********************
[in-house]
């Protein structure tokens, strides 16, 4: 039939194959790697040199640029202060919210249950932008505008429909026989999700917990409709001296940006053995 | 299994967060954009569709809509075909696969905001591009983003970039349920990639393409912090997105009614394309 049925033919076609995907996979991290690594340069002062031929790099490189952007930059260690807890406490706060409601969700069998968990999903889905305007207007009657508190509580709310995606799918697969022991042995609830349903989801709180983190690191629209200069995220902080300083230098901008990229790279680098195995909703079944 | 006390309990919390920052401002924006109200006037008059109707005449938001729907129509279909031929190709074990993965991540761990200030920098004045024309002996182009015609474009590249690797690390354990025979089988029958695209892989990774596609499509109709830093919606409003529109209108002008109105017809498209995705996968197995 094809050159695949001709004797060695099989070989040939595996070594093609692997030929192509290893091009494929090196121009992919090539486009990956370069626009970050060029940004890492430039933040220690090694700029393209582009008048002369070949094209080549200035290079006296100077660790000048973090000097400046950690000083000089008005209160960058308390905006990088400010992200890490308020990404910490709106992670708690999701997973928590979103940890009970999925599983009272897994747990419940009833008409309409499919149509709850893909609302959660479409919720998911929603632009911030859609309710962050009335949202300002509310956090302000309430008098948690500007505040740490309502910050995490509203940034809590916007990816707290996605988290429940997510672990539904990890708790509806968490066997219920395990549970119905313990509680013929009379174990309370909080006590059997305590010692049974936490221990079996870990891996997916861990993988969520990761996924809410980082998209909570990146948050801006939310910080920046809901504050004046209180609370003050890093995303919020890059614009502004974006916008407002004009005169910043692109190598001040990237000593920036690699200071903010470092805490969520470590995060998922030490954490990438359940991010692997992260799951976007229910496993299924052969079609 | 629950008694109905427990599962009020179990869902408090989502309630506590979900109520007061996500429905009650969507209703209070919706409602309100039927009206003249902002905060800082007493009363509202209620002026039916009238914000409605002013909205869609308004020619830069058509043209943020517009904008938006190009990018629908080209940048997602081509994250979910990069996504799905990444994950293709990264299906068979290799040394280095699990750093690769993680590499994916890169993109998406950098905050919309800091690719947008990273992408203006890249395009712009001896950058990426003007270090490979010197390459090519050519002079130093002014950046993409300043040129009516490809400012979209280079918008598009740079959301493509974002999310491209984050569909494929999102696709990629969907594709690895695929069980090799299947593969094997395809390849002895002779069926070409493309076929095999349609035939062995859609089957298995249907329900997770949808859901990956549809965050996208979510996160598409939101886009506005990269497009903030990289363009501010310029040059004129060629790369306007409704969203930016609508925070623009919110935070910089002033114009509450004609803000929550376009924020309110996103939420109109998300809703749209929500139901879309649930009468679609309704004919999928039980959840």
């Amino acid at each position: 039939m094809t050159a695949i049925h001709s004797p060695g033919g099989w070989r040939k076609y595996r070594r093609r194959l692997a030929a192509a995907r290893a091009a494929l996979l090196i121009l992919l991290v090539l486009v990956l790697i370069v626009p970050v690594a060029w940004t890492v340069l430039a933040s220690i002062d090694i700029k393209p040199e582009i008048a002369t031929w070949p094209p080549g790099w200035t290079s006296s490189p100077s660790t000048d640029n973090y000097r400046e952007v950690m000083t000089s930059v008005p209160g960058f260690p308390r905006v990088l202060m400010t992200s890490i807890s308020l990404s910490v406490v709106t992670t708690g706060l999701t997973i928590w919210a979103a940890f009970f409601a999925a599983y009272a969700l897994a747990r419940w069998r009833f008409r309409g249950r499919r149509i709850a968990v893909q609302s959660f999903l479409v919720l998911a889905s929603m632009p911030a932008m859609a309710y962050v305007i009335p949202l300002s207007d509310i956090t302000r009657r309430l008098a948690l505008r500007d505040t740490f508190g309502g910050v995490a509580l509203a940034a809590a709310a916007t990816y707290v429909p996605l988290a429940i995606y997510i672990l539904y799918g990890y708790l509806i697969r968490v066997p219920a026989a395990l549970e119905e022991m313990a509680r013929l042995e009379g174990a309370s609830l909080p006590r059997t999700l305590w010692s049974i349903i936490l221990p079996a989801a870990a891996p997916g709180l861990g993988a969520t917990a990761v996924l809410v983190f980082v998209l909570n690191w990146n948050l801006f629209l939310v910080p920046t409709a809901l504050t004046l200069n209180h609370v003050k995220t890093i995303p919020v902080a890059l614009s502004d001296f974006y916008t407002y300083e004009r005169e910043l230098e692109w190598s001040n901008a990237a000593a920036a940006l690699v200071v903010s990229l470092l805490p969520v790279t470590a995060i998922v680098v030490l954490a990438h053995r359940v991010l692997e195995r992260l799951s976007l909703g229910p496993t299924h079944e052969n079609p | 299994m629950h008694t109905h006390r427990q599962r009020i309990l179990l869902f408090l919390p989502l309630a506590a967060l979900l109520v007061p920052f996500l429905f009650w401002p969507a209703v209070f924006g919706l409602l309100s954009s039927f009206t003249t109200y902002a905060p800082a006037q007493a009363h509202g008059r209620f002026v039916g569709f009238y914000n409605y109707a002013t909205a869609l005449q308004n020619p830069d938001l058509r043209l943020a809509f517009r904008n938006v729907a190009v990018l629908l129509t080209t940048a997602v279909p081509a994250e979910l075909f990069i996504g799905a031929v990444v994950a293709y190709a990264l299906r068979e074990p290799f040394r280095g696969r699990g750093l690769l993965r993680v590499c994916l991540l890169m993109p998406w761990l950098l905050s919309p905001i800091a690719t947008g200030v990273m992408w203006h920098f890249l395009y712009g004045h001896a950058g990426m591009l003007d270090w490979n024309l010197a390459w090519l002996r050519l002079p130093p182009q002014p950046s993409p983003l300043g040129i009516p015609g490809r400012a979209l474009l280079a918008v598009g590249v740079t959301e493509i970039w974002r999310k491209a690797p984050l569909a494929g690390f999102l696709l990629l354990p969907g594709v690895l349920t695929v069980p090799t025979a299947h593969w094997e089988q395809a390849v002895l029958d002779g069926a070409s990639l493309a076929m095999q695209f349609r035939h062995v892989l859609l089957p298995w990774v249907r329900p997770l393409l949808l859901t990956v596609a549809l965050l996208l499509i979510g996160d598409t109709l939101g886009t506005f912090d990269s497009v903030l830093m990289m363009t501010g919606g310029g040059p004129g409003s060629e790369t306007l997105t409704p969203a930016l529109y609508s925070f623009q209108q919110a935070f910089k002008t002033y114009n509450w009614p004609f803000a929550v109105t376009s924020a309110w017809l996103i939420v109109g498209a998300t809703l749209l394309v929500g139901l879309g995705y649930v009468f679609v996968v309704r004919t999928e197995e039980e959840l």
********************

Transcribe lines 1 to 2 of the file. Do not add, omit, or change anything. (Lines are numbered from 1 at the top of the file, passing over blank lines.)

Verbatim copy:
[in-house]
């Protein structure tokens, strides 16, 4: 039939194959790697040199640029202060919210249950932008505008429909026989999700917990409709001296940006053995 | 299994967060954009569709809509075909696969905001591009983003970039349920990639393409912090997105009614394309 049925033919076609995907996979991290690594340069002062031929790099490189952007930059260690807890406490706060409601969700069998968990999903889905305007207007009657508190509580709310995606799918697969022991042995609830349903989801709180983190690191629209200069995220902080300083230098901008990229790279680098195995909703079944 | 006390309990919390920052401002924006109200006037008059109707005449938001729907129509279909031929190709074990993965991540761990200030920098004045024309002996182009015609474009590249690797690390354990025979089988029958695209892989990774596609499509109709830093919606409003529109209108002008109105017809498209995705996968197995 094809050159695949001709004797060695099989070989040939595996070594093609692997030929192509290893091009494929090196121009992919090539486009990956370069626009970050060029940004890492430039933040220690090694700029393209582009008048002369070949094209080549200035290079006296100077660790000048973090000097400046950690000083000089008005209160960058308390905006990088400010992200890490308020990404910490709106992670708690999701997973928590979103940890009970999925599983009272897994747990419940009833008409309409499919149509709850893909609302959660479409919720998911929603632009911030859609309710962050009335949202300002509310956090302000309430008098948690500007505040740490309502910050995490509203940034809590916007990816707290996605988290429940997510672990539904990890708790509806968490066997219920395990549970119905313990509680013929009379174990309370909080006590059997305590010692049974936490221990079996870990891996997916861990993988969520990761996924809410980082998209909570990146948050801006939310910080920046809901504050004046209180609370003050890093995303919020890059614009502004974006916008407002004009005169910043692109190598001040990237000593920036690699200071903010470092805490969520470590995060998922030490954490990438359940991010692997992260799951976007229910496993299924052969079609 | 629950008694109905427990599962009020179990869902408090989502309630506590979900109520007061996500429905009650969507209703209070919706409602309100039927009206003249902002905060800082007493009363509202209620002026039916009238914000409605002013909205869609308004020619830069058509043209943020517009904008938006190009990018629908080209940048997602081509994250979910990069996504799905990444994950293709990264299906068979290799040394280095699990750093690769993680590499994916890169993109998406950098905050919309800091690719947008990273992408203006890249395009712009001896950058990426003007270090490979010197390459090519050519002079130093002014950046993409300043040129009516490809400012979209280079918008598009740079959301493509974002999310491209984050569909494929999102696709990629969907594709690895695929069980090799299947593969094997395809390849002895002779069926070409493309076929095999349609035939062995859609089957298995249907329900997770949808859901990956549809965050996208979510996160598409939101886009506005990269497009903030990289363009501010310029040059004129060629790369306007409704969203930016609508925070623009919110935070910089002033114009509450004609803000929550376009924020309110996103939420109109998300809703749209929500139901879309649930009468679609309704004919999928039980959840």